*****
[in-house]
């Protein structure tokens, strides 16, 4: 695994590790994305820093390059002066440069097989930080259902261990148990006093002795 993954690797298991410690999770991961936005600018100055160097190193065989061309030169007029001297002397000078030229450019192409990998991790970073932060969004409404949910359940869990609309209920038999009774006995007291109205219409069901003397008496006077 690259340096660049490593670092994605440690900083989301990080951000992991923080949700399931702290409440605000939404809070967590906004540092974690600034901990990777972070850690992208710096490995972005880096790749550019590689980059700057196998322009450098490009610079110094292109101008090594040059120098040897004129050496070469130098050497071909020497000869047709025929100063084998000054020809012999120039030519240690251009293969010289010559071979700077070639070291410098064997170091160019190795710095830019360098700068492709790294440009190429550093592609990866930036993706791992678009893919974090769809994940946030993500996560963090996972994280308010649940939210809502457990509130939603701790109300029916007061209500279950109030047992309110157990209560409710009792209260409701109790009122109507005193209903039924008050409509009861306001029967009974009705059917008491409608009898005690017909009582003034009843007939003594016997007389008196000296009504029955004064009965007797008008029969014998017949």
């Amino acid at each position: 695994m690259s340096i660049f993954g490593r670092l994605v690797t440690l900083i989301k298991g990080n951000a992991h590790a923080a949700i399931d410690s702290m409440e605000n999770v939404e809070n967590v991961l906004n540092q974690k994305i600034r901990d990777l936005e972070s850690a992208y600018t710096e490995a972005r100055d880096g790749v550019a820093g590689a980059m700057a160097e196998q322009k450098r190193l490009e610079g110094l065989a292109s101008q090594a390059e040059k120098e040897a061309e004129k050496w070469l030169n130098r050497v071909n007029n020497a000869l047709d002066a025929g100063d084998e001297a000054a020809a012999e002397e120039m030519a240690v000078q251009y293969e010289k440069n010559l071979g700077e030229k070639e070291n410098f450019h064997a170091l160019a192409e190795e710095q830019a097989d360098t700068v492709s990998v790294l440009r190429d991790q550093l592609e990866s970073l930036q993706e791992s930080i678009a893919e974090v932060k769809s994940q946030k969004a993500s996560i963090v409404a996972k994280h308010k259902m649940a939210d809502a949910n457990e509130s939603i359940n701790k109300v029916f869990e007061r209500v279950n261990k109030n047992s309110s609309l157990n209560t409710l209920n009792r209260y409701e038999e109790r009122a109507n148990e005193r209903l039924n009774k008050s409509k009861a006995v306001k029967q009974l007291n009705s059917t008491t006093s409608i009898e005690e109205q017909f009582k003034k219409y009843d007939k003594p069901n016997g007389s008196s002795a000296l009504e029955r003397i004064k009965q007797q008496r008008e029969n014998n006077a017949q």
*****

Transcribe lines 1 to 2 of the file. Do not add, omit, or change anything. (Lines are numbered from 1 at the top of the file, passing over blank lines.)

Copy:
[in-house]
């Protein structure tokens, strides 16, 4: 695994590790994305820093390059002066440069097989930080259902261990148990006093002795 993954690797298991410690999770991961936005600018100055160097190193065989061309030169007029001297002397000078030229450019192409990998991790970073932060969004409404949910359940869990609309209920038999009774006995007291109205219409069901003397008496006077 690259340096660049490593670092994605440690900083989301990080951000992991923080949700399931702290409440605000939404809070967590906004540092974690600034901990990777972070850690992208710096490995972005880096790749550019590689980059700057196998322009450098490009610079110094292109101008090594040059120098040897004129050496070469130098050497071909020497000869047709025929100063084998000054020809012999120039030519240690251009293969010289010559071979700077070639070291410098064997170091160019190795710095830019360098700068492709790294440009190429550093592609990866930036993706791992678009893919974090769809994940946030993500996560963090996972994280308010649940939210809502457990509130939603701790109300029916007061209500279950109030047992309110157990209560409710009792209260409701109790009122109507005193209903039924008050409509009861306001029967009974009705059917008491409608009898005690017909009582003034009843007939003594016997007389008196000296009504029955004064009965007797008008029969014998017949």